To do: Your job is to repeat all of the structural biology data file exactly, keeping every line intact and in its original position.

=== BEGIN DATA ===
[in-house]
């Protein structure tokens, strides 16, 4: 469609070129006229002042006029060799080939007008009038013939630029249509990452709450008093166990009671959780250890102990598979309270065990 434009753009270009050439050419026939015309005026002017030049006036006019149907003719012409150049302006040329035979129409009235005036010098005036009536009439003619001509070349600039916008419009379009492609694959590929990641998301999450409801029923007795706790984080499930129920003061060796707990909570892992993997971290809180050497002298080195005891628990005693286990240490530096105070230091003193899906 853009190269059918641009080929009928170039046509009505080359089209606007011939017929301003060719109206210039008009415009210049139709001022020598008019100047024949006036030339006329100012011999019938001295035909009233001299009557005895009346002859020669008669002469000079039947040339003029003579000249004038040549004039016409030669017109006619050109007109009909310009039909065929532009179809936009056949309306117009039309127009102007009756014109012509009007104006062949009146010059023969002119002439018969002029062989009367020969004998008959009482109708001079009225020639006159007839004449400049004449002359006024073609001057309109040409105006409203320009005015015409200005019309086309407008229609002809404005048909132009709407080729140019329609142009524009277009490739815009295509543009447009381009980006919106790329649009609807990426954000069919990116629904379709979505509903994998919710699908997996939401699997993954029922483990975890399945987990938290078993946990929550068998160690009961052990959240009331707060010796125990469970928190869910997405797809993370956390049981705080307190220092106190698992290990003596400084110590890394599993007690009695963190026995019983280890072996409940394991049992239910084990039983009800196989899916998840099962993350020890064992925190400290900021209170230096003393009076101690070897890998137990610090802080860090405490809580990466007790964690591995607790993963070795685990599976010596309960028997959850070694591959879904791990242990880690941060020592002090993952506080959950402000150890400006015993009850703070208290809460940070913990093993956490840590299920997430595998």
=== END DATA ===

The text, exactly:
[in-house]
């Protein structure tokens, strides 16, 4: 469609070129006229002042006029060799080939007008009038013939630029249509990452709450008093166990009671959780250890102990598979309270065990 434009753009270009050439050419026939015309005026002017030049006036006019149907003719012409150049302006040329035979129409009235005036010098005036009536009439003619001509070349600039916008419009379009492609694959590929990641998301999450409801029923007795706790984080499930129920003061060796707990909570892992993997971290809180050497002298080195005891628990005693286990240490530096105070230091003193899906 853009190269059918641009080929009928170039046509009505080359089209606007011939017929301003060719109206210039008009415009210049139709001022020598008019100047024949006036030339006329100012011999019938001295035909009233001299009557005895009346002859020669008669002469000079039947040339003029003579000249004038040549004039016409030669017109006619050109007109009909310009039909065929532009179809936009056949309306117009039309127009102007009756014109012509009007104006062949009146010059023969002119002439018969002029062989009367020969004998008959009482109708001079009225020639006159007839004449400049004449002359006024073609001057309109040409105006409203320009005015015409200005019309086309407008229609002809404005048909132009709407080729140019329609142009524009277009490739815009295509543009447009381009980006919106790329649009609807990426954000069919990116629904379709979505509903994998919710699908997996939401699997993954029922483990975890399945987990938290078993946990929550068998160690009961052990959240009331707060010796125990469970928190869910997405797809993370956390049981705080307190220092106190698992290990003596400084110590890394599993007690009695963190026995019983280890072996409940394991049992239910084990039983009800196989899916998840099962993350020890064992925190400290900021209170230096003393009076101690070897890998137990610090802080860090405490809580990466007790964690591995607790993963070795685990599976010596309960028997959850070694591959879904791990242990880690941060020592002090993952506080959950402000150890400006015993009850703070208290809460940070913990093993956490840590299920997430595998």